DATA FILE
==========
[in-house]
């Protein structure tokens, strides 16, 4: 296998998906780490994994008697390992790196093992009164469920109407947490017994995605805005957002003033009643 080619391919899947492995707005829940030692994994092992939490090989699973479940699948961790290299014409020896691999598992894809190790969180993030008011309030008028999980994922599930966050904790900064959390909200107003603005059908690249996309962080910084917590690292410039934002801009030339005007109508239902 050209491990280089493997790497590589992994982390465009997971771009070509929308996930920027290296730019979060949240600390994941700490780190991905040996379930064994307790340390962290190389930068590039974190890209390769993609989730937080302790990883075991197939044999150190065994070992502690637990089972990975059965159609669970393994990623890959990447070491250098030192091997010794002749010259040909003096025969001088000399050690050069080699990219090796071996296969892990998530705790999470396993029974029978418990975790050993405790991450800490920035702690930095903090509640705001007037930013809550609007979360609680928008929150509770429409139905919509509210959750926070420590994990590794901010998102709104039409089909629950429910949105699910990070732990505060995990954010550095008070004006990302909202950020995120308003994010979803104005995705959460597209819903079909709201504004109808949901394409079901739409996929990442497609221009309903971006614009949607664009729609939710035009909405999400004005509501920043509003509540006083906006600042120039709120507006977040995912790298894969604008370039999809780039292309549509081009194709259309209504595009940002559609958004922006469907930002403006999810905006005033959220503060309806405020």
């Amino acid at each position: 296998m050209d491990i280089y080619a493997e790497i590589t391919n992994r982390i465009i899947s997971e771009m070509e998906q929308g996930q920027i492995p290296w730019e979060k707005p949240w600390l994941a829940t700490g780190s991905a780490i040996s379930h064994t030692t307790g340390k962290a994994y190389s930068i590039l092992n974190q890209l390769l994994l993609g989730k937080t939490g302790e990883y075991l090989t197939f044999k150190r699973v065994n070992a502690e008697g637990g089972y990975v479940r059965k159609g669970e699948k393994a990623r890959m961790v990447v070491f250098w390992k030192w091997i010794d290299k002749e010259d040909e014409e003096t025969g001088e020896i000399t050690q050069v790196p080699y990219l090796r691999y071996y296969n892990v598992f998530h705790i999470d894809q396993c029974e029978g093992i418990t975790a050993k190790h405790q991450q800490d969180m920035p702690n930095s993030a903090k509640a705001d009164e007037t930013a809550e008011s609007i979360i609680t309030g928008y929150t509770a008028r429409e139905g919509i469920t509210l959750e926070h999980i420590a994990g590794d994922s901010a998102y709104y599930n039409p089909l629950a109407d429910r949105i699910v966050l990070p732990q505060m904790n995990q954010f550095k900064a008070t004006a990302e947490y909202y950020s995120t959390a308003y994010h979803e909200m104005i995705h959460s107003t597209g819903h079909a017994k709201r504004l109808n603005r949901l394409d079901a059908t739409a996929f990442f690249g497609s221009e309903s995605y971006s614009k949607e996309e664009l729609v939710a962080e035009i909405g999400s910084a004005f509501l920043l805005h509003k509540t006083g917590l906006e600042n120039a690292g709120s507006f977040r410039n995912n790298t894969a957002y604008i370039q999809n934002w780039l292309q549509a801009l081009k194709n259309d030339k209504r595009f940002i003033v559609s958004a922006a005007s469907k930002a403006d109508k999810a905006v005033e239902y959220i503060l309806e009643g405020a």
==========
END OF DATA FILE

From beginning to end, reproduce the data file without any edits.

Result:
[in-house]
């Protein structure tokens, strides 16, 4: 296998998906780490994994008697390992790196093992009164469920109407947490017994995605805005957002003033009643 080619391919899947492995707005829940030692994994092992939490090989699973479940699948961790290299014409020896691999598992894809190790969180993030008011309030008028999980994922599930966050904790900064959390909200107003603005059908690249996309962080910084917590690292410039934002801009030339005007109508239902 050209491990280089493997790497590589992994982390465009997971771009070509929308996930920027290296730019979060949240600390994941700490780190991905040996379930064994307790340390962290190389930068590039974190890209390769993609989730937080302790990883075991197939044999150190065994070992502690637990089972990975059965159609669970393994990623890959990447070491250098030192091997010794002749010259040909003096025969001088000399050690050069080699990219090796071996296969892990998530705790999470396993029974029978418990975790050993405790991450800490920035702690930095903090509640705001007037930013809550609007979360609680928008929150509770429409139905919509509210959750926070420590994990590794901010998102709104039409089909629950429910949105699910990070732990505060995990954010550095008070004006990302909202950020995120308003994010979803104005995705959460597209819903079909709201504004109808949901394409079901739409996929990442497609221009309903971006614009949607664009729609939710035009909405999400004005509501920043509003509540006083906006600042120039709120507006977040995912790298894969604008370039999809780039292309549509081009194709259309209504595009940002559609958004922006469907930002403006999810905006005033959220503060309806405020």
């Amino acid at each position: 296998m050209d491990i280089y080619a493997e790497i590589t391919n992994r982390i465009i899947s997971e771009m070509e998906q929308g996930q920027i492995p290296w730019e979060k707005p949240w600390l994941a829940t700490g780190s991905a780490i040996s379930h064994t030692t307790g340390k962290a994994y190389s930068i590039l092992n974190q890209l390769l994994l993609g989730k937080t939490g302790e990883y075991l090989t197939f044999k150190r699973v065994n070992a502690e008697g637990g089972y990975v479940r059965k159609g669970e699948k393994a990623r890959m961790v990447v070491f250098w390992k030192w091997i010794d290299k002749e010259d040909e014409e003096t025969g001088e020896i000399t050690q050069v790196p080699y990219l090796r691999y071996y296969n892990v598992f998530h705790i999470d894809q396993c029974e029978g093992i418990t975790a050993k190790h405790q991450q800490d969180m920035p702690n930095s993030a903090k509640a705001d009164e007037t930013a809550e008011s609007i979360i609680t309030g928008y929150t509770a008028r429409e139905g919509i469920t509210l959750e926070h999980i420590a994990g590794d994922s901010a998102y709104y599930n039409p089909l629950a109407d429910r949105i699910v966050l990070p732990q505060m904790n995990q954010f550095k900064a008070t004006a990302e947490y909202y950020s995120t959390a308003y994010h979803e909200m104005i995705h959460s107003t597209g819903h079909a017994k709201r504004l109808n603005r949901l394409d079901a059908t739409a996929f990442f690249g497609s221009e309903s995605y971006s614009k949607e996309e664009l729609v939710a962080e035009i909405g999400s910084a004005f509501l920043l805005h509003k509540t006083g917590l906006e600042n120039a690292g709120s507006f977040r410039n995912n790298t894969a957002y604008i370039q999809n934002w780039l292309q549509a801009l081009k194709n259309d030339k209504r595009f940002i003033v559609s958004a922006a005007s469907k930002a403006d109508k999810a905006v005033e239902y959220i503060l309806e009643g405020a």